> needs to be managed at a static IP. As such, (re)configuring a client /
> management device to be able to talk to the static IP on the device is,
> IMHO, standard operating procedure.
>
> About the only thing that does provide DHCP configuration for clients
> are routers. Most print servers, wireless access points (not combo
> units), IP cameras, IoT, etc. devices have a default static IP.

The good wifi adapters act more or less like a bridge, wirelessly picking up
properly configured router output and pushing it to a device without wifi
capability through an ethernet port. As I said I don't know networking and am
most likely using all the wrong words.

> > Then you can (maybe) turn it back on until the device fails, then
> > go through the whole thing again. I've wasted hours doing this.
> > rebootrebootreboot....
>
> I'll give you that such can be really annoying. Especially if the
> device has a tendency to loose settings for one reason or another.


--
Barbara

Grant Taylor

unread,
Jun 15, 2018, 6:43:40 PM6/15/18
to
On 06/15/2018 04:30 PM, Barbara wrote:
> These computers have no NIC or a good place to put one. Or if it has one
> there's no driver to allow them to work with any of the OS/2 products.
> So "NO" to your first question.

ACK

> Simply wanted a wifi adapter that works exactly like a NIC but operates
> externally through a computer ethernet port. They also work on game
> machines, TVs and anything else that has an ethernet port.

*nod*

> I have one that works perfectly. I've tried many that didn't.

Fair.

I've never needed to mess with (what I generically call) gaming adapters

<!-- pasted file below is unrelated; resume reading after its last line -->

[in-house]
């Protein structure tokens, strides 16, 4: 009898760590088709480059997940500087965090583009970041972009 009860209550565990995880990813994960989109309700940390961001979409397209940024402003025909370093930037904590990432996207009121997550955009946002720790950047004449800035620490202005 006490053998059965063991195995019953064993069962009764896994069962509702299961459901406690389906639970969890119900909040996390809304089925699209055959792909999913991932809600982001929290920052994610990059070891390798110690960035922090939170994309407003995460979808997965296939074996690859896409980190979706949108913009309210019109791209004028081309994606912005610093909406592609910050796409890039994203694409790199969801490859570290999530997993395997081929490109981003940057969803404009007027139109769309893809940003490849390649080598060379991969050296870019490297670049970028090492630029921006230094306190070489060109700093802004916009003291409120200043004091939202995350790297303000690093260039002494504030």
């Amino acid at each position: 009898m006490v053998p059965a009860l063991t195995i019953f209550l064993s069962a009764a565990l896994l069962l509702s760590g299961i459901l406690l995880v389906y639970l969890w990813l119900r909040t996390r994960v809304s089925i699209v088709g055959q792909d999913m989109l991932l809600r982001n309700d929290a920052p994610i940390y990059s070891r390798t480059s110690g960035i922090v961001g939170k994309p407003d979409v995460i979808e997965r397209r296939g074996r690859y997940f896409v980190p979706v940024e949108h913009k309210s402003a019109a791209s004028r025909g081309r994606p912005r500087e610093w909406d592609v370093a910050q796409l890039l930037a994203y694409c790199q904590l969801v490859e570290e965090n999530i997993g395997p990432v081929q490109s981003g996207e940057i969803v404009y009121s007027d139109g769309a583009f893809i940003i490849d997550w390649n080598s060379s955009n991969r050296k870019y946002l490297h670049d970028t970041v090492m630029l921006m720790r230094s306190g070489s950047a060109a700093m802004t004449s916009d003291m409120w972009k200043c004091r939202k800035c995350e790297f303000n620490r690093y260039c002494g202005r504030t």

myself. I just know of them and have friends / colleagues that have
worked with them.

> It's a good place for newbies to mess up.

True.

> And it's not necessary for the good adapters.
>
> The good wifi adapters act more or less like a bridge, wirelessly
> picking up properly configured router output and pushing it to a device
> without wifi capability through an ethernet port.

Do they function like a (reverse?) wireless router in that it is itself
the wireless client for the WAN port and then provide DHCP services for
the internal wired port(s)?

> As I said I don't know networking and am most likely using all the
> wrong words.

We all have things that we aren't really strong in. I personally just
dabble in OS/2 and find it interesting. I'm hoping to learn things in
this newsgroup.

Your terms were good enough to get the point across. :-)

Barbara

unread,
Jun 15, 2018, 8:25:40 PM6/15/18
to
On Fri, 15 Jun 2018 22:44:39 UTC, Grant Taylor <gta...@tnetconsulting.net>
wrote:

>
> Do they function like a (reverse?) wireless router in that it is itself
> the wireless client for the WAN port and then provide DHCP services for
> the internal wired port(s)?
>

Heck, I don't know. :)

But it sounds likely. I expect someone who knows what they're doing could set
up a second router to do exactly the same thing that the wifi adapters do.
Instead of transmitting it would be wirelessly receiving then could be wired
(ethernet) to the wifi deprived unit.

I never had extra routers lying around even if I wanted to try that.

--
Barbara

Grant Taylor

unread,
Jun 15, 2018, 9:31:29 PM6/15/18
to
On 06/15/2018 06:25 PM, Barbara wrote:
> But it sounds likely. I expect someone who knows what they're doing